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Brooklyn: The Sane Alternative

In addition, thousands of Puerto Ricans have settled in Brooklyn, in flight from the urban demolition that passes for slum clearance in Manhattan and the Bronx. There are now more Puerto Ricans in Brooklyn than in any of the other five boroughs, and they have brought with them their many virtues: the instinct to open small businesses, the almost visceral need to hold a family together, a sense of community. Sure, the Puerto Ricans play their radios loud, they play dominoes in the street and they drink a lot of beer out of one-pound bags (at a party once, someone asked my friend Jose Torres to go out for "24 bags of beer"). But for me, that has made Brooklyn a more exciting, more lively place. You can measure a city by the life in its streets, and the Puerto Ricans have brought life with them: abundant, rowdy and baroque.

Pintchik's, at the edge of Park Slope, is as good a symbol as any of the new clean-up spirit in Brooklyn. It sells clean-up supplies, cheap.

It is true that parts of Brownsville now look like Hamburg in 1945. Entire blocks have been abandoned to the rats and the wind. Old temples from the days when this was a Jewish area are now boarded up, or have given way to Baptist churches. The Gym at Georgia and Livonia, where Bummy Davis used to train while the Murder, Inc. goombahs looked on benevolently, is now gone; a big sign saying FORTUNOFF'S FOR MAH-JONGG SETS covers the windows, and you wonder how many people in the neighborhood play mah-jongg these days. (Milton Gross from the Post lived around that neighborhood, and I wonder if he was there that day 25 years ago when my father took me out to watch Davis with a bunch of other fight buffs in somebody's old Packard.) Near P.S. 174, there is one of those Mondrianesque cityscapes—blue, yellow, pink squares that were once the walls of kitchens and bedrooms, where people loved each other, and quarreled late at night, and cried angrily at the meanness of poverty, and then moved on. You can still see an occasional Dairy Appetizing store out there, and Carlucci's on the Brownsville end of Eastern Parkway is still one of the best Italian restaurants anywhere. But there remains this feeling of walking through purgatory. Street after street has been leveled. Only later do you discover that much of this demolition is part of a Model Cities plan, and that those streets will again be alive with children, and perhaps even trees. (But where are all the people now? Where on God's poor earth did they go?) In Ocean Hill-Brownsville (the school district, not strictly the neighborhood) there is a revolution of sorts under way. It is led by people like Rhody McCoy, his governing board and the Rev. John Powis of Our Lady of Presentation R.C. Church. They are working at the hardest part of any revolution: the part that goes beyond posture and mere defiance to accomplishment. They understand what the Board of Education and various other bureaucracies staffed by suburbanites don't understand: that the key is community. If they lose, Brooklyn loses, the city loses, we all lose.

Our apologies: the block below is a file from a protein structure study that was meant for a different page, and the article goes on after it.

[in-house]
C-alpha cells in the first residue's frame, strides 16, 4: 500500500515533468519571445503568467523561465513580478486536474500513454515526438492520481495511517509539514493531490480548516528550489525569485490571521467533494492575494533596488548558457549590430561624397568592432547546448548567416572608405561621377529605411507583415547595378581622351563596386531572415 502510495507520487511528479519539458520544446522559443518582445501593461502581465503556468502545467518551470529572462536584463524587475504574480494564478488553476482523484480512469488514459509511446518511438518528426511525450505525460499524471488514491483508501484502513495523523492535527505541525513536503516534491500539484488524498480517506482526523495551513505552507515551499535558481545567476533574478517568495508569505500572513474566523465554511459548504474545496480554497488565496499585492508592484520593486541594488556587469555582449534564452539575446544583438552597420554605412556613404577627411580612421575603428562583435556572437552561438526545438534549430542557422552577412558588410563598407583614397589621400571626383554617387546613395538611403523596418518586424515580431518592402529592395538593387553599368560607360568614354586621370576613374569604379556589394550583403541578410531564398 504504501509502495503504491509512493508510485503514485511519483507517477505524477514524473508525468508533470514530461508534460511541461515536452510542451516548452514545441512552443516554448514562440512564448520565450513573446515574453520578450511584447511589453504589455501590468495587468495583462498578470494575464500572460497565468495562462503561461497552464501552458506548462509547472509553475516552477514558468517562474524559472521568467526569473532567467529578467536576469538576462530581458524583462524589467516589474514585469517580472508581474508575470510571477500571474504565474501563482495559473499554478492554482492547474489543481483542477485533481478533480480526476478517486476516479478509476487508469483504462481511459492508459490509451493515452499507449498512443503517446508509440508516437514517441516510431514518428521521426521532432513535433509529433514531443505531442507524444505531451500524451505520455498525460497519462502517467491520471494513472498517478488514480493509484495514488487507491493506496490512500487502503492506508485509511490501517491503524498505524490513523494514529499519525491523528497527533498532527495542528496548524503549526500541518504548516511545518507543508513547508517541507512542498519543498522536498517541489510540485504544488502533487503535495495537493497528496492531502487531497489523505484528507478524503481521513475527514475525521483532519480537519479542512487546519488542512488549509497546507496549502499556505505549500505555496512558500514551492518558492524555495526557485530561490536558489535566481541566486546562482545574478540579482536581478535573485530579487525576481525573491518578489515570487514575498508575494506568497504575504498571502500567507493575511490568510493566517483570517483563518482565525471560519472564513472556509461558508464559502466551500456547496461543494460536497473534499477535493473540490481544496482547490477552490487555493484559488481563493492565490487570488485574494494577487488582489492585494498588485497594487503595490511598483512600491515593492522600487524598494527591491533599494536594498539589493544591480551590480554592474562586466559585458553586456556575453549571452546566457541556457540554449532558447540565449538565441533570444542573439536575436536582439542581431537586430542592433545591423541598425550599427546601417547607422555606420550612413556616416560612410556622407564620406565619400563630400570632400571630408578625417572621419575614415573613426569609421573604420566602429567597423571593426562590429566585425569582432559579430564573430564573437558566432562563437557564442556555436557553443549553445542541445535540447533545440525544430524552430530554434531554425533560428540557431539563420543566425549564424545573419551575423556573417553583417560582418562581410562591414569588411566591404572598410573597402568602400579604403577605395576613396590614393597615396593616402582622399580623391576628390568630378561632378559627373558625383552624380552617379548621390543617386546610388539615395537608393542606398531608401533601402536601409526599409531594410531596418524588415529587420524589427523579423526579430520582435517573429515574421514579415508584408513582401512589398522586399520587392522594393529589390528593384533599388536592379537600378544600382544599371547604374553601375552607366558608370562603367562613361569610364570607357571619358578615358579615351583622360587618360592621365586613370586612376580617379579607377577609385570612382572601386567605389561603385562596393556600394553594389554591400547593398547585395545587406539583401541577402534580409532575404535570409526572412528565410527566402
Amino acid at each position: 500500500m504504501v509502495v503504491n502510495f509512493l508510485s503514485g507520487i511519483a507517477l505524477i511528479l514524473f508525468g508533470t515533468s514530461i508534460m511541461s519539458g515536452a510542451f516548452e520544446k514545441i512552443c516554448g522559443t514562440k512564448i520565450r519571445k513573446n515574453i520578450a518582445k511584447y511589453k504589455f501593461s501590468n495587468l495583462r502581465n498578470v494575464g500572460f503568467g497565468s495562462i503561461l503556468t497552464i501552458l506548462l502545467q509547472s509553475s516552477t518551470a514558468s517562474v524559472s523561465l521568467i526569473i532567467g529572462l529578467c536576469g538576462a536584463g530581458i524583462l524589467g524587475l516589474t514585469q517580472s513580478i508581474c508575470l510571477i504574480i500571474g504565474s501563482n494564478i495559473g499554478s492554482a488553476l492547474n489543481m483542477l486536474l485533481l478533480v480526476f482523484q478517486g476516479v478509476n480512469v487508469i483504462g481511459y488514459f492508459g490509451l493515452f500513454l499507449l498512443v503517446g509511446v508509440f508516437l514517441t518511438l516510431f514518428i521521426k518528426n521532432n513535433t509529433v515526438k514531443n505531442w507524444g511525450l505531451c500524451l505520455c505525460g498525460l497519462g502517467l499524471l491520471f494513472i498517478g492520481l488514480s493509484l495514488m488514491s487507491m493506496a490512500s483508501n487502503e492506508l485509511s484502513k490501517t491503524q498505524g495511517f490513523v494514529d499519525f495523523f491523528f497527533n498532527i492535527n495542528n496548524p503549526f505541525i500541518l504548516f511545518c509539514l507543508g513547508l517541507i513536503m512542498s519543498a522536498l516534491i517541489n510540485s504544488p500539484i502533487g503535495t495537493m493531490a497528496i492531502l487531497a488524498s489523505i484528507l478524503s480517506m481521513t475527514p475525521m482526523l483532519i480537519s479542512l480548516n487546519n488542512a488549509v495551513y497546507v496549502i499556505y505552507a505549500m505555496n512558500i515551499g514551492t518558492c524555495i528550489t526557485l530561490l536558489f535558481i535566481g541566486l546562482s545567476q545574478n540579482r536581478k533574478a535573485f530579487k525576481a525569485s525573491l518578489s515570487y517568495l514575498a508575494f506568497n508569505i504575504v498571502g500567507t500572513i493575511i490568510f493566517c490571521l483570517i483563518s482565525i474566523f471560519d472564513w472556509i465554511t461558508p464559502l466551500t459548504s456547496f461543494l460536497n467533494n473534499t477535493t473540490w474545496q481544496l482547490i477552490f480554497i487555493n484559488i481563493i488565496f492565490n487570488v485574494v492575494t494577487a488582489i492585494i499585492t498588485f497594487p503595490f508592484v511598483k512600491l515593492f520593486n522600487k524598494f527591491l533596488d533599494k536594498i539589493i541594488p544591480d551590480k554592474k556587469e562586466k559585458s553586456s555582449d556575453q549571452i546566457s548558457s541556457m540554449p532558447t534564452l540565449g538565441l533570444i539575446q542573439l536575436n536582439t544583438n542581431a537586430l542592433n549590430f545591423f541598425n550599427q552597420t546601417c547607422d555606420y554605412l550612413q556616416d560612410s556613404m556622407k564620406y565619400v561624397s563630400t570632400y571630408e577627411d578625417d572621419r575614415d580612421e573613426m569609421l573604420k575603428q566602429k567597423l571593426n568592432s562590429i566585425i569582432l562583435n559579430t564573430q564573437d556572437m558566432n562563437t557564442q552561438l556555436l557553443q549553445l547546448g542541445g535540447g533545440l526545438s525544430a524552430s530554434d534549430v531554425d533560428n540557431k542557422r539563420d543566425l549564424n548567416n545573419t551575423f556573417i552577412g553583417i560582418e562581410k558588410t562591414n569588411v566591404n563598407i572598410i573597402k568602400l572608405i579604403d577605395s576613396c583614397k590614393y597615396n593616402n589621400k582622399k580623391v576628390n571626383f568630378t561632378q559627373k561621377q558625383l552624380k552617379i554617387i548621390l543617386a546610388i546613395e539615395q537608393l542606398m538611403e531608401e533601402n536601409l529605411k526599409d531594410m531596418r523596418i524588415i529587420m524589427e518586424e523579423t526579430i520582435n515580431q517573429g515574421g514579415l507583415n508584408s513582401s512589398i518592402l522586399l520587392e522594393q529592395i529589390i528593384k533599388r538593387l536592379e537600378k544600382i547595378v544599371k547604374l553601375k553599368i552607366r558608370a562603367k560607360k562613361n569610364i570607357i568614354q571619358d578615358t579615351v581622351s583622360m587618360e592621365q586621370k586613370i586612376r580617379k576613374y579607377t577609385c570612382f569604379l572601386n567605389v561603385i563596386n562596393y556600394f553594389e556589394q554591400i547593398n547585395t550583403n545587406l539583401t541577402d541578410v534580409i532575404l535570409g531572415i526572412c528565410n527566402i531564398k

The Brooklyn Navy Yard seems to be on its way back. A group called CLICK (Commerce, Labor, Industry Corporation of Kings)—started by people like Stanley Steingut, Brooklyn Borough President Abe Stark and Congressman Hugh Carey—has joined the City of New York(mainly the Economic Development Administration, with the help of another Brooklynite, Commerce Commissioner Ken Patton of Park Slope), to bring the Yard back to life. They hope eventually to provide between 30,000 and 40,000 jobs in the Yard by attracting civilian investment. They have signed a contract with Sea Train Inc., which will employ more than 3,000 workers in its first 18 months. The Yard, which covers 170 acres, already houses several small companies, such as the Rotodyne Manufacturing Company, which employs 130 workers building industrial ovens. The city is processing dozens of other applications. It might not come back to even the last payroll (1963: $201,000,000) for quite a while. But the beginning has been made. The governing factor in the city's decisions to rent space is that the space must be used for jobs. They will not rent space for warehouses, and have already turned down one request from the Federal Bureau of Prisons, which wanted 12 acres for a jail.

Not far from the Yard, the Pratt Center for Community Improvement is drawing plans for the revitalization of the entire neighborhood near the Yard: Fort Greene, Williamsburg, Bedford-Stuyvesant. Among many other plans, they hope to set up a series of nurseries along major bus routes leading to the Yard, so that working mothers from Bed-Stuy will be able to drop off small children on their way to work and pick them up on the way home.


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